Access to Archival Materials in the Context of Concern about Terrorism
- What is NARA doing differently regarding access to archival materials?
In light of the terrorist events of September 11, we are re-evaluating access
to some previously open archival materials and reinforcing established practices
on screening materials not yet open for research. By identifying records of
concern and measures that must be taken to prevent inappropriate disclosure,
NARA seeks to reduce the risk of providing access to materials that might support
- What is the authority for these actions?
The Freedom of Information Act (FOIA), 5 U.S.C. 552, as amended, lists exemptions
to the release of information that apply to records of concern. In addition,
the Department of Justice recently instructed agencies that it is appropriate
to protect information that could enable someone to succeed in causing harm
to the Federal Government of the United States under exemption (b)(2). Other
authorities are restrictions contained in deeds of gift, the Presidential Recordings
and Materials Preservation Act, the Presidential Records Act, and Executive
- What specific concerns are we addressing?
We want to minimize the risk that NARA-held archival materials might aid terrorists
or their supporters with:
- Stealing a person's identity through access to names with social security
- Targeting or planning a terrorist attack on a public site;
- Exploiting information about security, evacuation, and other emergency planning
to maximize damage following an attack; and
- Obtaining information about potential weapons for purposes of destruction.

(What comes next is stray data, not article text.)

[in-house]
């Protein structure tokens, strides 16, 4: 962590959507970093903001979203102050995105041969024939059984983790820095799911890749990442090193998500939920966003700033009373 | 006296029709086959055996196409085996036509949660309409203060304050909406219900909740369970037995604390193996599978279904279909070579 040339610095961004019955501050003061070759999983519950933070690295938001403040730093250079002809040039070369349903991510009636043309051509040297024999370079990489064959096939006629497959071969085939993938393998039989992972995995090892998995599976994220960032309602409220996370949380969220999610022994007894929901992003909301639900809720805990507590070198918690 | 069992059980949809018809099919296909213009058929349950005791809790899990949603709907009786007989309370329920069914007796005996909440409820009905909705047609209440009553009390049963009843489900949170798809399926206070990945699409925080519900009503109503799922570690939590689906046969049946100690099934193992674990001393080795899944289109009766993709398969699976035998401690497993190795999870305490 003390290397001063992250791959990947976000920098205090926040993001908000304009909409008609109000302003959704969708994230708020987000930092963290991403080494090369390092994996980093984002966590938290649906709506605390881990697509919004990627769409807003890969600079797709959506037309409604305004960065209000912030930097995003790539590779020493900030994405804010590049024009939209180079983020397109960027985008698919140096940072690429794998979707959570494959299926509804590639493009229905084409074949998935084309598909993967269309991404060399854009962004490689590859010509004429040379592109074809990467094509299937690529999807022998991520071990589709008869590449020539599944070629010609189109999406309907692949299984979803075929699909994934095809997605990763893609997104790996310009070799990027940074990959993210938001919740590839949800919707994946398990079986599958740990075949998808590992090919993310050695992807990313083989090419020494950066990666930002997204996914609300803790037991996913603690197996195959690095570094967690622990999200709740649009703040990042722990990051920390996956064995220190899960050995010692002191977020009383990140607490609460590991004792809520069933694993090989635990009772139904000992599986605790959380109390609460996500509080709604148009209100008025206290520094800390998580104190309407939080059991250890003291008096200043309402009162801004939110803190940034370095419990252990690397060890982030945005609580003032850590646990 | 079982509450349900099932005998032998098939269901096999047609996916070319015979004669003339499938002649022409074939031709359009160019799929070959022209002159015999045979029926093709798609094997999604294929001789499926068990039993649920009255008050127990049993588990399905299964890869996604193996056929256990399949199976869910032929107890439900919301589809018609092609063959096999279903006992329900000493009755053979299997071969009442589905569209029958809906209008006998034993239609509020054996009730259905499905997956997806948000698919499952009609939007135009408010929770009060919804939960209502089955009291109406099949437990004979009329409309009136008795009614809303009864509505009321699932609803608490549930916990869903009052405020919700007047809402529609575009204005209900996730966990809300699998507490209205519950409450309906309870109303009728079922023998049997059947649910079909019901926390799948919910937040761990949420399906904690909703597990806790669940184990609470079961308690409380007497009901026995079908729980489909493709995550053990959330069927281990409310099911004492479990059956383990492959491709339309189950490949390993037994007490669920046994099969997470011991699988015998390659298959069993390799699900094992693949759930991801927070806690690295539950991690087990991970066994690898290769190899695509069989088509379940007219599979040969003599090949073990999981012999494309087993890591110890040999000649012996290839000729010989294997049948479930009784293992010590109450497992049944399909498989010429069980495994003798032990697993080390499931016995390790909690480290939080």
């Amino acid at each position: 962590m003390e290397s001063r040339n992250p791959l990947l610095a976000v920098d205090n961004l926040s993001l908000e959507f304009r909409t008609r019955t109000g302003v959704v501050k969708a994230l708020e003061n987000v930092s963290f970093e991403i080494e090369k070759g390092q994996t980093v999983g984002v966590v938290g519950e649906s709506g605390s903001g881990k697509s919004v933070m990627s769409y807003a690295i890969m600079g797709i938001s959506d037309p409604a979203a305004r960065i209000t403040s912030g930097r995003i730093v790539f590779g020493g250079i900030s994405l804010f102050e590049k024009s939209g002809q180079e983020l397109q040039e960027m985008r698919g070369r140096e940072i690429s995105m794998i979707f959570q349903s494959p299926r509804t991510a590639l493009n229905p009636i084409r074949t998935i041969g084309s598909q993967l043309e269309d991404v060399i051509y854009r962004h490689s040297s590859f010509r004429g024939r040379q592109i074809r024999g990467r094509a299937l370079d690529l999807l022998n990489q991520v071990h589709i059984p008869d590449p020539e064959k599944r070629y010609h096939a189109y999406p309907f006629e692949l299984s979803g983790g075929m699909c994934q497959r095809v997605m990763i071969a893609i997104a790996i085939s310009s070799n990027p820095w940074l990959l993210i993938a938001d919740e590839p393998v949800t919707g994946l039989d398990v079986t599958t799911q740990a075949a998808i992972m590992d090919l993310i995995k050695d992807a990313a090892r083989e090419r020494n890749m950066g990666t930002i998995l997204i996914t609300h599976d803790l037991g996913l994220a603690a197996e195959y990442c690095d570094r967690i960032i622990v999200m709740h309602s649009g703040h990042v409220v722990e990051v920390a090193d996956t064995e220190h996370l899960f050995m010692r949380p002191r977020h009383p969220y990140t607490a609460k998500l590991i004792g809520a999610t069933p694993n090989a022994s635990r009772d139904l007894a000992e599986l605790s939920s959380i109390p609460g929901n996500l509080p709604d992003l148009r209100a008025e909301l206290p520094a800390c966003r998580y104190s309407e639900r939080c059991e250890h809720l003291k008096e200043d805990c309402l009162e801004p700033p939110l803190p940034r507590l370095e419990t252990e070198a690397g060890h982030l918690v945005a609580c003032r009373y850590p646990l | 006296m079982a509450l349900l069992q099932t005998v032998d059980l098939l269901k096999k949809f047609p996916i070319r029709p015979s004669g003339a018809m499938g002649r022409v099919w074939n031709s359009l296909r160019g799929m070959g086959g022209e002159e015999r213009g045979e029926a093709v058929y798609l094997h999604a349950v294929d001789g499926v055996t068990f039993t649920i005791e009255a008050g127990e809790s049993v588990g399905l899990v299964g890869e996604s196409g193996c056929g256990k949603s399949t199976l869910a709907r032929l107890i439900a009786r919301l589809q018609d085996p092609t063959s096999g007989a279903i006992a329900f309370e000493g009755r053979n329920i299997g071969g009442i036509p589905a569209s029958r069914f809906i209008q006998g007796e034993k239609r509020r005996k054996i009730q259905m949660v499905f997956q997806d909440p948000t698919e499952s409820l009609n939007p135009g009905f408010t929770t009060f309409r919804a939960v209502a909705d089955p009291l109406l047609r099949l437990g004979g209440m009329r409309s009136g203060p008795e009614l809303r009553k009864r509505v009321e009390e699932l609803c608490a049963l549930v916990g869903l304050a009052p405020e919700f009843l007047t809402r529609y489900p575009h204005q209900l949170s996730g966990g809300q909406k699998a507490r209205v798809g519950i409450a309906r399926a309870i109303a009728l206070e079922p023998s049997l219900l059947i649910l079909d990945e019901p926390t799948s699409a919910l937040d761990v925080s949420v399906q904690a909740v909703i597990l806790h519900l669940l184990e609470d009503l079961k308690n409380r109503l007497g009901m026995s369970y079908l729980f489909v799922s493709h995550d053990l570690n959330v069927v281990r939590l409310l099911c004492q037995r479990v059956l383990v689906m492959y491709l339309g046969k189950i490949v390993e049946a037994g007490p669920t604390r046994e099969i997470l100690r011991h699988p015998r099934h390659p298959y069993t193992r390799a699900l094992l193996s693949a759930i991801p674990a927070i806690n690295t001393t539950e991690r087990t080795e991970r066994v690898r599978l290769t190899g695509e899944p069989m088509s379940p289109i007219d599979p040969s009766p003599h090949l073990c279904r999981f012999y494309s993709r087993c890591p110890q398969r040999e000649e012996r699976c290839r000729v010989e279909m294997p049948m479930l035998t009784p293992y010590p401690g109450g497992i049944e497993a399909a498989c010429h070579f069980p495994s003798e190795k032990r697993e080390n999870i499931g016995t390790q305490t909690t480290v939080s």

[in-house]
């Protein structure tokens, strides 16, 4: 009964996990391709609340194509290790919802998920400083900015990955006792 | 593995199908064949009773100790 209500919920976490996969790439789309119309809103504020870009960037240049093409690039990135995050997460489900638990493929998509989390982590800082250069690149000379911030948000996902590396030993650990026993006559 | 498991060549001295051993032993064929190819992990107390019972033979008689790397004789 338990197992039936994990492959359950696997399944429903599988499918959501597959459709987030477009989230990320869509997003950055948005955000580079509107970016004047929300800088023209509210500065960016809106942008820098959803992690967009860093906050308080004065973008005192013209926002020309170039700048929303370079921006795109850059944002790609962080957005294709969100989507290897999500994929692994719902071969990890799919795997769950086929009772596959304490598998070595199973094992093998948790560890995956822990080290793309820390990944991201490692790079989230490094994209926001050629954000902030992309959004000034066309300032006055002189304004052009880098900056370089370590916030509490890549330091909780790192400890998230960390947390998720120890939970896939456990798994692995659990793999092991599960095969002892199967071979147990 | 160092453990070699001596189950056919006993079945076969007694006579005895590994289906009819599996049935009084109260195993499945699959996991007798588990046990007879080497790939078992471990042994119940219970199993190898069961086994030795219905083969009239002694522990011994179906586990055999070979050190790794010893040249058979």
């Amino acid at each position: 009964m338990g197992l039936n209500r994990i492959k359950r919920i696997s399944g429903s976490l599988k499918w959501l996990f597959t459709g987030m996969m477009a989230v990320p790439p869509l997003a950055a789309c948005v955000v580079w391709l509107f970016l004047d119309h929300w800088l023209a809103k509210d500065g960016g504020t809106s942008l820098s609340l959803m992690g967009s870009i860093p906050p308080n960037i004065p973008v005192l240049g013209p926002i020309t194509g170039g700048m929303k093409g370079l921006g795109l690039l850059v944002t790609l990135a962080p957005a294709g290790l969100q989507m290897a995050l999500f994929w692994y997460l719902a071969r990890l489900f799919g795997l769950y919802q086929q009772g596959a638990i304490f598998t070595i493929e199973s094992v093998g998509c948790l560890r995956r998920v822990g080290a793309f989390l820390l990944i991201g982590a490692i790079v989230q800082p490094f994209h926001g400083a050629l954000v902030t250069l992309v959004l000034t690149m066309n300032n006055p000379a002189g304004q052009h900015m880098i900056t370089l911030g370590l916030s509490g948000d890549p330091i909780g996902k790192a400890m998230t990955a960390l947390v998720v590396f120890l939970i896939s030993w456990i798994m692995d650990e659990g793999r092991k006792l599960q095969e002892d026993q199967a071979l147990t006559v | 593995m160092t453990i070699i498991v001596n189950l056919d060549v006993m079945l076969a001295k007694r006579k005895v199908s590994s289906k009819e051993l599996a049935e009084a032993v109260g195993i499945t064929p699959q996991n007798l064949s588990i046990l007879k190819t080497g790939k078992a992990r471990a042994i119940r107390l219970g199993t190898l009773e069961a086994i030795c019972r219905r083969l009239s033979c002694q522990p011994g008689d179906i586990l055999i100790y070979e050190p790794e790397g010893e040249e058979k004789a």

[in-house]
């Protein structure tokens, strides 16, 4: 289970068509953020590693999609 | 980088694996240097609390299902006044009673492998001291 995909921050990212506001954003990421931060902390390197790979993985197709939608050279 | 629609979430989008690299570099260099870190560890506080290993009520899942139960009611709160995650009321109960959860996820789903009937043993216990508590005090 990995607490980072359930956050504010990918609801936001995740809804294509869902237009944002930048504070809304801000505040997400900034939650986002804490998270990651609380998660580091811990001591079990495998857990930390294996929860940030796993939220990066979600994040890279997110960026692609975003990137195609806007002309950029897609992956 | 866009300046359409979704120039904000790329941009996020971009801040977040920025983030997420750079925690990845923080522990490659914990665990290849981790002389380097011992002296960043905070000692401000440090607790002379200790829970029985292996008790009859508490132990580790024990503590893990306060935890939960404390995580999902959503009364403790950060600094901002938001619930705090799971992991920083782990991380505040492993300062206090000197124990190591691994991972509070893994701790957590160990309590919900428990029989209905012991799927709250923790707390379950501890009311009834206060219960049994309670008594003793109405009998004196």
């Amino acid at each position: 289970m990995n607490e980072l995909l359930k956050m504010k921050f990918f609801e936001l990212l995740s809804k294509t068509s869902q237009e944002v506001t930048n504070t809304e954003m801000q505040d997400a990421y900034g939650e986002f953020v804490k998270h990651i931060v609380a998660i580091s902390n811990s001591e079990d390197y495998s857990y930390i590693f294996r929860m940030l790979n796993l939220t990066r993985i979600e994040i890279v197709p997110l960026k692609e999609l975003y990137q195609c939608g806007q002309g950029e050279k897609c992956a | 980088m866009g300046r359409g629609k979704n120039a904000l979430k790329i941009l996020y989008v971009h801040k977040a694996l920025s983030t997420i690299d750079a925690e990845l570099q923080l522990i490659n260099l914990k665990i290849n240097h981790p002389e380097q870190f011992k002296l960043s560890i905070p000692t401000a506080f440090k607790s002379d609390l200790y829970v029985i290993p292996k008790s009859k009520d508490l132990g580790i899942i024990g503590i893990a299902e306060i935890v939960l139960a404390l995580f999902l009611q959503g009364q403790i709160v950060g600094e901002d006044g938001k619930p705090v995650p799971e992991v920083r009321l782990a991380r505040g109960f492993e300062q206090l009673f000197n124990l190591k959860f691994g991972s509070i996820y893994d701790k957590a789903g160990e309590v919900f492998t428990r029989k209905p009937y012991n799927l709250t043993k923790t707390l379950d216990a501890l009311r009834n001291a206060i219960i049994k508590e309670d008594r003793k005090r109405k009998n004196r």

- How might concern about terrorism change the way we have been providing
access to records?
Many archival materials of concern have been restricted in some way continuously
since their transfer to NARA and have required screening before releasing for
research. Others may have been open in the absence of an awareness that certain
records relating to protection against terrorist attack and records providing
detailed information about potential targets of terrorism may be used by terrorists
or their supporters. To the extent possible, NARA is consulting with representatives
of the agencies of origin and the Federal Emergency Management Agency (FEMA)
to determine whether current circumstances warrant a change in access provisions
for specific records of concern. These consultations with Government officials
may result in screening records that have previously been open without screening.
Additional measures, such as withdrawing a file from public access, may be required
in rare cases.
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